09/09/2014

A Reminder Of Why I Love Football

In recent months football has been inundated with questions of the morality of the game, stretching from the apparent tolerance of racism, sexism and homophobia, to discussions over the wealth involved and serious allegations of match fixing.

This has resulted in many of us forming and expressing our opinions on public platforms, for example, I have used this website to express my distaste at the way the Richard Scudamore situation was handled, I have argued extensively about the immorality involved on the pitch including racism and even violence, I have discussed the attempted monopolisation of the football pyramid by the Premier League through Greg Dyke's 'League 3' plans.
One true love

Through this justified scrutiny of the game, I feel that I have lost a part of the simple pleasure I so often took in football.

This website has been used as a platform for education, awareness and protest about the problems football keeps in the changing room, when it was initially started simply as a blog to talk about the football on the pitch.

I maintain that this website is one which explores the parameters of the game, and I don't wish to lose sight of this goal, however I do feel that it needs to remind itself why the owner fell in love with the game in the first place.

With this in mind, I decided that this blog post will be about some of the recent things that I have enjoyed about football.

Looking back over the summer, I truly did enjoy immersing myself in the spirit of the World Cup. While my Panini sticker album is sadly incomplete, I grew an expensive addiction to my collection and still to this day am trying to swap the rest of my doubles.


I enjoyed taking my best friend to the pub to watch the opening fixture between Brazil and Croatia and her saying she actually enjoyed watching it despite having previous little interest in the sport.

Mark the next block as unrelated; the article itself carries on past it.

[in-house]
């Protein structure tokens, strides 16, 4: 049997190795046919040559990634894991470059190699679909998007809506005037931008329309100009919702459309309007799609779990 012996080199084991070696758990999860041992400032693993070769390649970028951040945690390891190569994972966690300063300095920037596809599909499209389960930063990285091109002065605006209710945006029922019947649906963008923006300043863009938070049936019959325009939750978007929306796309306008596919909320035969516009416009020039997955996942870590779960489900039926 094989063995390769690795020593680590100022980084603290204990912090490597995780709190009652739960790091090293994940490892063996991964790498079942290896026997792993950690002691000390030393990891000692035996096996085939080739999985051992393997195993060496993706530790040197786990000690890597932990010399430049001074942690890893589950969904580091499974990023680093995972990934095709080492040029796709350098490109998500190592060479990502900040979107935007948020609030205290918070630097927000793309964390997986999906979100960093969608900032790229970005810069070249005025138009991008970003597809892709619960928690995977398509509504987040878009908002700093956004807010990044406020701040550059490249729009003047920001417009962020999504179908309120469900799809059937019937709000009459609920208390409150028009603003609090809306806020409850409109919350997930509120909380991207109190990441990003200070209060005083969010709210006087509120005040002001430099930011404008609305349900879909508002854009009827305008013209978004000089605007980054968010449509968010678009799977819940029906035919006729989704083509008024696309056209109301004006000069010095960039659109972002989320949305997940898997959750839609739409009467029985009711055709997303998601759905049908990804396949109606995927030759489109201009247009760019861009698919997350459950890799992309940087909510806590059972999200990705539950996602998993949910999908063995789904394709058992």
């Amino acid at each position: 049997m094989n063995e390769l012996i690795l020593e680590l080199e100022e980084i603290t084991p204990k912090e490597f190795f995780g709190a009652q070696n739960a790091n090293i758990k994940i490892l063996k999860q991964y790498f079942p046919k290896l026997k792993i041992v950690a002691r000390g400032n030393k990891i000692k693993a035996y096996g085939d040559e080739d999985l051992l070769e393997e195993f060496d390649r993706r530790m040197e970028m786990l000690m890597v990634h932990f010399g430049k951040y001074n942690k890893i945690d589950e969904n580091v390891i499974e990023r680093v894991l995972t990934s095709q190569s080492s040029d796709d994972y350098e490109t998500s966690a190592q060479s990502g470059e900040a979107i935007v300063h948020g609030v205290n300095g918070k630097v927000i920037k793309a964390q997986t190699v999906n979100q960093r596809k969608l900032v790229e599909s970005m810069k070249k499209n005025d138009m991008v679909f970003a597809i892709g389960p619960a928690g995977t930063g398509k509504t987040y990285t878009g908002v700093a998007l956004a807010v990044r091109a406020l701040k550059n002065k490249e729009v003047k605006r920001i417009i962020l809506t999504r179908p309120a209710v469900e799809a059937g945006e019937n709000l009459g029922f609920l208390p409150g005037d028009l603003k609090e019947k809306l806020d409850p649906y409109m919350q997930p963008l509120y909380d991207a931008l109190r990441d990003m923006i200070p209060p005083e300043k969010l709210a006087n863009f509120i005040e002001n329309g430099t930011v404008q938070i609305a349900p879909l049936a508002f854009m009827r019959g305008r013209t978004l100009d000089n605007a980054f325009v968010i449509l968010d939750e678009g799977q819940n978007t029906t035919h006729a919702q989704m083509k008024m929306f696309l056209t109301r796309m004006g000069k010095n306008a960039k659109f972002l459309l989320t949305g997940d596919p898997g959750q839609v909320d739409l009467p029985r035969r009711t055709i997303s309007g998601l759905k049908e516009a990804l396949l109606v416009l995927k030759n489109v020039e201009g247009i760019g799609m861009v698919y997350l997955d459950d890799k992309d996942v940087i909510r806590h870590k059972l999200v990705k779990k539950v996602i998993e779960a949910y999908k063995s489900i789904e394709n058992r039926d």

Even when England lost, I enjoyed watching them in my local surrounded with flags and booze and free burgers.

My season with Blackburn Rovers started later than others, as for various reasons we had been unable to get to Ewood Park for the opening two fixtures so the first Rovers game I attended was Wolves away.


I can't remember being that excited for a game for a long time, not only because I love Rovers, but my dad, brother and I have only been making the two and a half hour trip to Ewood for three years, and it's become a huge part of our family life.

Even the 3-1 result did not tarnish the irreplaceable feeling of being part of a crowd.

I liked joining a fantasy football league and creating my team, even if I haven't changed my squad since the opening game of the Premier League.

My mum, her boyfriend and I went to watch Birmingham v Ipswich a few weeks ago, and I enjoyed watching as a neutral. I enjoyed being at an evening match again, and I enjoyed being at Blues again because I appear to have grown fond of the club in the last year. I enjoyed seeing a goal in the last ten minutes.

I'm looking forward to going to Ewood for the first time this season on Saturday to take on Wigan. It's a game that makes me feel a variety of emotions, resentment towards Wigan because they relegated us, humour because I remember watching Ali Al-Habsi circling his goal to try and catch a chicken, regret because we could have taken three points off them last season but Grant Hanley got sent off, and promise because on the last day of the season we beat them 4-3 and we looked a completely different team to the first match I ever watched us play.